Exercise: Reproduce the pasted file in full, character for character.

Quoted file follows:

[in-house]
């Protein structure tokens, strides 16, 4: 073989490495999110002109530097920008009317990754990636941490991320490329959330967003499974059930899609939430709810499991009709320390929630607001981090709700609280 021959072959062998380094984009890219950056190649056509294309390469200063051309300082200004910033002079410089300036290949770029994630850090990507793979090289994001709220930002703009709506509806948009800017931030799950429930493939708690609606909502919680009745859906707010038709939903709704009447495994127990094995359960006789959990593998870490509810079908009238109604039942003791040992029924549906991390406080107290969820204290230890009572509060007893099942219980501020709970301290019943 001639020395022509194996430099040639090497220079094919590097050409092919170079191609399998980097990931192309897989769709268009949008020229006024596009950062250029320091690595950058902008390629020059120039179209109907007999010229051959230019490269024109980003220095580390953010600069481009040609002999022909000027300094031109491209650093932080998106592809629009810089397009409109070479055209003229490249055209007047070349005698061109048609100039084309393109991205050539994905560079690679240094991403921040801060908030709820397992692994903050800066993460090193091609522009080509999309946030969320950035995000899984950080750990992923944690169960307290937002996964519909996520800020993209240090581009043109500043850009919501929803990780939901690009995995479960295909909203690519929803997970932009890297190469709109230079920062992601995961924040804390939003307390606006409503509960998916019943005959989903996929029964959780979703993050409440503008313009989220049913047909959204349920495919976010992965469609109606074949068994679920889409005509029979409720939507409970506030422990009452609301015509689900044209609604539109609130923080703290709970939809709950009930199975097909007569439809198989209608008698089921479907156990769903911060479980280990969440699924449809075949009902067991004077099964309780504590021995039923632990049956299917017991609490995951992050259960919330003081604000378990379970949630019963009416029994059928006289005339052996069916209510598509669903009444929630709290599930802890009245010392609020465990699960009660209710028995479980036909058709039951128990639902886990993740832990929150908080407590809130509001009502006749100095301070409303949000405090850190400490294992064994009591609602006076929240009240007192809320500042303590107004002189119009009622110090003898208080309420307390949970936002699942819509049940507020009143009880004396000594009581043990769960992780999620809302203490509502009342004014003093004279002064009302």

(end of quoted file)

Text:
[in-house]
């Protein structure tokens, strides 16, 4: 073989490495999110002109530097920008009317990754990636941490991320490329959330967003499974059930899609939430709810499991009709320390929630607001981090709700609280 021959072959062998380094984009890219950056190649056509294309390469200063051309300082200004910033002079410089300036290949770029994630850090990507793979090289994001709220930002703009709506509806948009800017931030799950429930493939708690609606909502919680009745859906707010038709939903709704009447495994127990094995359960006789959990593998870490509810079908009238109604039942003791040992029924549906991390406080107290969820204290230890009572509060007893099942219980501020709970301290019943 001639020395022509194996430099040639090497220079094919590097050409092919170079191609399998980097990931192309897989769709268009949008020229006024596009950062250029320091690595950058902008390629020059120039179209109907007999010229051959230019490269024109980003220095580390953010600069481009040609002999022909000027300094031109491209650093932080998106592809629009810089397009409109070479055209003229490249055209007047070349005698061109048609100039084309393109991205050539994905560079690679240094991403921040801060908030709820397992692994903050800066993460090193091609522009080509999309946030969320950035995000899984950080750990992923944690169960307290937002996964519909996520800020993209240090581009043109500043850009919501929803990780939901690009995995479960295909909203690519929803997970932009890297190469709109230079920062992601995961924040804390939003307390606006409503509960998916019943005959989903996929029964959780979703993050409440503008313009989220049913047909959204349920495919976010992965469609109606074949068994679920889409005509029979409720939507409970506030422990009452609301015509689900044209609604539109609130923080703290709970939809709950009930199975097909007569439809198989209608008698089921479907156990769903911060479980280990969440699924449809075949009902067991004077099964309780504590021995039923632990049956299917017991609490995951992050259960919330003081604000378990379970949630019963009416029994059928006289005339052996069916209510598509669903009444929630709290599930802890009245010392609020465990699960009660209710028995479980036909058709039951128990639902886990993740832990929150908080407590809130509001009502006749100095301070409303949000405090850190400490294992064994009591609602006076929240009240007192809320500042303590107004002189119009009622110090003898208080309420307390949970936002699942819509049940507020009143009880004396000594009581043990769960992780999620809302203490509502009342004014003093004279002064009302």